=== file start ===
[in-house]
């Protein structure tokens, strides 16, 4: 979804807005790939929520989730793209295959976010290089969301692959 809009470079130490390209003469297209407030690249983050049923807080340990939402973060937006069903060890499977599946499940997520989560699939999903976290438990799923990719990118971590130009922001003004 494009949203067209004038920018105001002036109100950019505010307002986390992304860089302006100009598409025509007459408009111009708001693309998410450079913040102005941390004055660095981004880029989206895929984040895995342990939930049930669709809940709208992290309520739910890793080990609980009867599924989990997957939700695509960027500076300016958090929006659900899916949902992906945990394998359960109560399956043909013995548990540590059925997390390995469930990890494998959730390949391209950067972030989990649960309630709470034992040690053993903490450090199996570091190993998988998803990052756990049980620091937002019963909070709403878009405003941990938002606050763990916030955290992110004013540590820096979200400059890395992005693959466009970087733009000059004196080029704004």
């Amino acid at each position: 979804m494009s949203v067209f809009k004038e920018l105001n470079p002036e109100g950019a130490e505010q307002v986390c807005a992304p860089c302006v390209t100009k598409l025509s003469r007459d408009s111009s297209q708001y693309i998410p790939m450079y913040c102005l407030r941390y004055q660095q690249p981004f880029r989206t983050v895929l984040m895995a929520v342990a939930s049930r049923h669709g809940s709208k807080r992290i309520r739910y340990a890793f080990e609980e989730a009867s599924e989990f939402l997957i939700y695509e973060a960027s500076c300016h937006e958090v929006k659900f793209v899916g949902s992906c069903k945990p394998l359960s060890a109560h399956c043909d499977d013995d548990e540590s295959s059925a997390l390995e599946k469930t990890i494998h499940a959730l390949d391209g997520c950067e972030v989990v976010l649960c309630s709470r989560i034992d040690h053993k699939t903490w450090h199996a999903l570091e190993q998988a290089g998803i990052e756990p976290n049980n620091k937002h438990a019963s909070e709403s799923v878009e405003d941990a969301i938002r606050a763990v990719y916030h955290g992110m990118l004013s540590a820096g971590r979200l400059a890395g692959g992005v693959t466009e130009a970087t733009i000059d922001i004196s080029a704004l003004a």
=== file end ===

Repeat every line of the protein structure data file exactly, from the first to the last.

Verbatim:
[in-house]
């Protein structure tokens, strides 16, 4: 979804807005790939929520989730793209295959976010290089969301692959 809009470079130490390209003469297209407030690249983050049923807080340990939402973060937006069903060890499977599946499940997520989560699939999903976290438990799923990719990118971590130009922001003004 494009949203067209004038920018105001002036109100950019505010307002986390992304860089302006100009598409025509007459408009111009708001693309998410450079913040102005941390004055660095981004880029989206895929984040895995342990939930049930669709809940709208992290309520739910890793080990609980009867599924989990997957939700695509960027500076300016958090929006659900899916949902992906945990394998359960109560399956043909013995548990540590059925997390390995469930990890494998959730390949391209950067972030989990649960309630709470034992040690053993903490450090199996570091190993998988998803990052756990049980620091937002019963909070709403878009405003941990938002606050763990916030955290992110004013540590820096979200400059890395992005693959466009970087733009000059004196080029704004």
């Amino acid at each position: 979804m494009s949203v067209f809009k004038e920018l105001n470079p002036e109100g950019a130490e505010q307002v986390c807005a992304p860089c302006v390209t100009k598409l025509s003469r007459d408009s111009s297209q708001y693309i998410p790939m450079y913040c102005l407030r941390y004055q660095q690249p981004f880029r989206t983050v895929l984040m895995a929520v342990a939930s049930r049923h669709g809940s709208k807080r992290i309520r739910y340990a890793f080990e609980e989730a009867s599924e989990f939402l997957i939700y695509e973060a960027s500076c300016h937006e958090v929006k659900f793209v899916g949902s992906c069903k945990p394998l359960s060890a109560h399956c043909d499977d013995d548990e540590s295959s059925a997390l390995e599946k469930t990890i494998h499940a959730l390949d391209g997520c950067e972030v989990v976010l649960c309630s709470r989560i034992d040690h053993k699939t903490w450090h199996a999903l570091e190993q998988a290089g998803i990052e756990p976290n049980n620091k937002h438990a019963s909070e709403s799923v878009e405003d941990a969301i938002r606050a763990v990719y916030h955290g992110m990118l004013s540590a820096g971590r979200l400059a890395g692959g992005v693959t466009e130009a970087t733009i000059d922001i004196s080029a704004l003004a």